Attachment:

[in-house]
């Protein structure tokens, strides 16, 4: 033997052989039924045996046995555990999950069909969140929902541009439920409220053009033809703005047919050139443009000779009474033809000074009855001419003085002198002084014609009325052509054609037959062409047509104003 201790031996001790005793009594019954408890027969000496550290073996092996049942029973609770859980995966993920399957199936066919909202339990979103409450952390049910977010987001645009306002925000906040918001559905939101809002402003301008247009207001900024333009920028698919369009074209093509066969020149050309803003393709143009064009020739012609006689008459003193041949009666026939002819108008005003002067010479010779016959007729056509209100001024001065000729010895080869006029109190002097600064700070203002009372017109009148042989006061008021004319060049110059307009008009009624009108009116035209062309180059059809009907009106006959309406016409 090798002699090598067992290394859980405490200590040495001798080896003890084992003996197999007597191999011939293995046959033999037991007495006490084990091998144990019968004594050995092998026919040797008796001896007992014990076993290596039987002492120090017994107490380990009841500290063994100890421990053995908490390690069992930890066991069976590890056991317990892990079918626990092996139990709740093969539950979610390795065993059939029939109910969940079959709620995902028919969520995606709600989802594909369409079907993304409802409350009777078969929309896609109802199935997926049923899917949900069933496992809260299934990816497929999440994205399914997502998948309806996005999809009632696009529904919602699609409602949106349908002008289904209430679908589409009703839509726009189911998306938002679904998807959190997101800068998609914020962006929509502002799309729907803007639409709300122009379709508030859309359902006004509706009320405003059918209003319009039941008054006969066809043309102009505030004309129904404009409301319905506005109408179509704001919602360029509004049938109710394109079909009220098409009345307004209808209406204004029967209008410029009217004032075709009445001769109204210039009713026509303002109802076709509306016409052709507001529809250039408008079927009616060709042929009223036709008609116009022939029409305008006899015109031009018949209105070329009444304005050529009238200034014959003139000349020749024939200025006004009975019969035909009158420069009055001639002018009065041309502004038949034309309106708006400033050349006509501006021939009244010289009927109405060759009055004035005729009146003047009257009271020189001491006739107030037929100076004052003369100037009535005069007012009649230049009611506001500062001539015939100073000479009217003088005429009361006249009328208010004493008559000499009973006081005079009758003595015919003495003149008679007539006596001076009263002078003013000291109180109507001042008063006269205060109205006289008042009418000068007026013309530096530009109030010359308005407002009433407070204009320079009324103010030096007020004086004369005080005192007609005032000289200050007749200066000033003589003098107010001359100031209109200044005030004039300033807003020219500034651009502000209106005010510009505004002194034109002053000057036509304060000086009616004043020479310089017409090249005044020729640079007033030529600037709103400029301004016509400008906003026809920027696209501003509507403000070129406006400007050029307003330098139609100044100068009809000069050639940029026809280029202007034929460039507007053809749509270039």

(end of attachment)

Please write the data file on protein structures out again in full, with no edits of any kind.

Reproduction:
[in-house]
């Protein structure tokens, strides 16, 4: 033997052989039924045996046995555990999950069909969140929902541009439920409220053009033809703005047919050139443009000779009474033809000074009855001419003085002198002084014609009325052509054609037959062409047509104003 201790031996001790005793009594019954408890027969000496550290073996092996049942029973609770859980995966993920399957199936066919909202339990979103409450952390049910977010987001645009306002925000906040918001559905939101809002402003301008247009207001900024333009920028698919369009074209093509066969020149050309803003393709143009064009020739012609006689008459003193041949009666026939002819108008005003002067010479010779016959007729056509209100001024001065000729010895080869006029109190002097600064700070203002009372017109009148042989006061008021004319060049110059307009008009009624009108009116035209062309180059059809009907009106006959309406016409 090798002699090598067992290394859980405490200590040495001798080896003890084992003996197999007597191999011939293995046959033999037991007495006490084990091998144990019968004594050995092998026919040797008796001896007992014990076993290596039987002492120090017994107490380990009841500290063994100890421990053995908490390690069992930890066991069976590890056991317990892990079918626990092996139990709740093969539950979610390795065993059939029939109910969940079959709620995902028919969520995606709600989802594909369409079907993304409802409350009777078969929309896609109802199935997926049923899917949900069933496992809260299934990816497929999440994205399914997502998948309806996005999809009632696009529904919602699609409602949106349908002008289904209430679908589409009703839509726009189911998306938002679904998807959190997101800068998609914020962006929509502002799309729907803007639409709300122009379709508030859309359902006004509706009320405003059918209003319009039941008054006969066809043309102009505030004309129904404009409301319905506005109408179509704001919602360029509004049938109710394109079909009220098409009345307004209808209406204004029967209008410029009217004032075709009445001769109204210039009713026509303002109802076709509306016409052709507001529809250039408008079927009616060709042929009223036709008609116009022939029409305008006899015109031009018949209105070329009444304005050529009238200034014959003139000349020749024939200025006004009975019969035909009158420069009055001639002018009065041309502004038949034309309106708006400033050349006509501006021939009244010289009927109405060759009055004035005729009146003047009257009271020189001491006739107030037929100076004052003369100037009535005069007012009649230049009611506001500062001539015939100073000479009217003088005429009361006249009328208010004493008559000499009973006081005079009758003595015919003495003149008679007539006596001076009263002078003013000291109180109507001042008063006269205060109205006289008042009418000068007026013309530096530009109030010359308005407002009433407070204009320079009324103010030096007020004086004369005080005192007609005032000289200050007749200066000033003589003098107010001359100031209109200044005030004039300033807003020219500034651009502000209106005010510009505004002194034109002053000057036509304060000086009616004043020479310089017409090249005044020729640079007033030529600037709103400029301004016509400008906003026809920027696209501003509507403000070129406006400007050029307003330098139609100044100068009809000069050639940029026809280029202007034929460039507007053809749509270039």